Certain insect species are the carriers of some of humanity's most dreaded diseases, including malaria, typhus, and plague. As consumers of agricultural crops and parasites of our livestock, insects are also humankind's number one competitor for resources.
Mosquitoes, are the most notorious carriers, or vectors, of disease and parasites. Female mosquitoes rely on warm-blooded hosts to serve as a blood meal to nourish their eggs. During the process of penetrating a host's skin with their long, sucking mouth parts, saliva from the mosquito is transferred into the bite area. Any viral, protozoan, or helminth infections carried in the biting mosquito can be transferred directly into the blood stream of its host. Among these are malaria, yellow fever, W. bancrofti (filariasis and elephantiasis), and D. immitis (heartworm).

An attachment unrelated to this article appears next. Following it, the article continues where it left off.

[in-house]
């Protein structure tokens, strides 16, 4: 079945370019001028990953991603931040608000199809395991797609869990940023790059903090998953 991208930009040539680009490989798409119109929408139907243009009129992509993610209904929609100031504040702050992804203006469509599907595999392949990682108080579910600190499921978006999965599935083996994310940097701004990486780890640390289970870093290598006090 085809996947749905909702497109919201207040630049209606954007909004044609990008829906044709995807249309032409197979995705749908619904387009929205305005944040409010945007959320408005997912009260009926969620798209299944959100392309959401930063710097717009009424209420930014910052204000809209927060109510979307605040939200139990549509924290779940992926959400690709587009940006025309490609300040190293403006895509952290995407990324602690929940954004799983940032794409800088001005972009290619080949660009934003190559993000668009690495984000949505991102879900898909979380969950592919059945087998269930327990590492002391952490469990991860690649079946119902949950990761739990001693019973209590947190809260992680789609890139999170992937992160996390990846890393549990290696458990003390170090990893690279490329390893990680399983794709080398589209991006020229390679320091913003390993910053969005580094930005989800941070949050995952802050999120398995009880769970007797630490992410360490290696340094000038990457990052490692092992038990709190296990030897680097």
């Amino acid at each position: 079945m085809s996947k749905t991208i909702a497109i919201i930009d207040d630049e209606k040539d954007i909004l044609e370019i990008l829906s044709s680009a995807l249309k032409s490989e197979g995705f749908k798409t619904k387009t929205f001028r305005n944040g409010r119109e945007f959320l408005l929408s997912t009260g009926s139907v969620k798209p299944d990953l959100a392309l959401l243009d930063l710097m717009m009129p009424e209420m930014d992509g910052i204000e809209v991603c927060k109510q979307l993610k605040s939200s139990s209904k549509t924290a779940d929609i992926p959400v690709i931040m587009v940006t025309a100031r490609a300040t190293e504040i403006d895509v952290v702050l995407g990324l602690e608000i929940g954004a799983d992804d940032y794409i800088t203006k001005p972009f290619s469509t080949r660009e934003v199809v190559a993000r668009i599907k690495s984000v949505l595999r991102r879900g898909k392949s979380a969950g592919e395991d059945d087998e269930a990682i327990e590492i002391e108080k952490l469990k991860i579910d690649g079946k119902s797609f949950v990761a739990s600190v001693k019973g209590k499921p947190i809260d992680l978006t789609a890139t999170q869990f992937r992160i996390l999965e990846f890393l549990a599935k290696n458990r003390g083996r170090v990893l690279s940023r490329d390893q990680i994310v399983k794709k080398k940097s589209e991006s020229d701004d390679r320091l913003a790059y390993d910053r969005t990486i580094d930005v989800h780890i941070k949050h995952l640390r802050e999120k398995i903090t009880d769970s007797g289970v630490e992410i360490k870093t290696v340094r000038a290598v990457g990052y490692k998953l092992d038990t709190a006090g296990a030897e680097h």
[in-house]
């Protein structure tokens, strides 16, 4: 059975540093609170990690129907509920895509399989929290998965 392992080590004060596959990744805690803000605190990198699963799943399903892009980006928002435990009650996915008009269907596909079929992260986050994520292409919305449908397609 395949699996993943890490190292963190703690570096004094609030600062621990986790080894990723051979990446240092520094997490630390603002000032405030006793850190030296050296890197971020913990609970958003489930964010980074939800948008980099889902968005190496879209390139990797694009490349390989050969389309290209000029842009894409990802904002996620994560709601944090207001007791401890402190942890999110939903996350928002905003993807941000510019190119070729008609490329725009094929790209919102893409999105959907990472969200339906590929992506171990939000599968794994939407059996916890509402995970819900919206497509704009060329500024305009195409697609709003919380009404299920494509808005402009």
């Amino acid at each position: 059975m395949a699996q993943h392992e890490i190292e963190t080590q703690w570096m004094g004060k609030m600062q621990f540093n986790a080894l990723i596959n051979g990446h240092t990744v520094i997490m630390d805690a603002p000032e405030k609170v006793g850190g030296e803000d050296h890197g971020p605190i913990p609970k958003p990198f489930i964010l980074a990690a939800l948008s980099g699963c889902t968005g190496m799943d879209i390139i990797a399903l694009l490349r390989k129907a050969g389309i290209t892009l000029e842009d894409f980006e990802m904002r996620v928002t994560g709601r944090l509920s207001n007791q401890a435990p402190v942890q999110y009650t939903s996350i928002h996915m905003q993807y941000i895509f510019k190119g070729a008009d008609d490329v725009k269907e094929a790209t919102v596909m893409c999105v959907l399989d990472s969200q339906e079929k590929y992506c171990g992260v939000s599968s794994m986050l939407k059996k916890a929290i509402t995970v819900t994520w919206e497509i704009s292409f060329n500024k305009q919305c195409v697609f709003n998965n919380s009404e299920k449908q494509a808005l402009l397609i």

Flies also harbor diseases that can be transmitted to humans and other mammals when they bite to obtain a blood meal for themselves. For example, black flies can carry river blindness, sandflies can carry leishmaniasis and kala-azar, and tsetse flies (found mainly in Africa), carry the trypanosomes that cause sleeping sickness. Livestock, such as horses and cattle, can be infected with a variety of botflies and warbles that can infest and feed on the skin, throat, nasal passages and stomachs of their hosts.
Fleas and lice are two of the most common and irritating parasitic insects of humans and our livestock. Lice commonly live among the hairs of their hosts, feeding on blood. Some species are carriers of the epidemic inducing typhus fever. Fleas usually infest birds and mammals, and can feed on humans when they are transferred from pets or livestock. Fleas are known to carry a variety of devastating diseases, including the plague.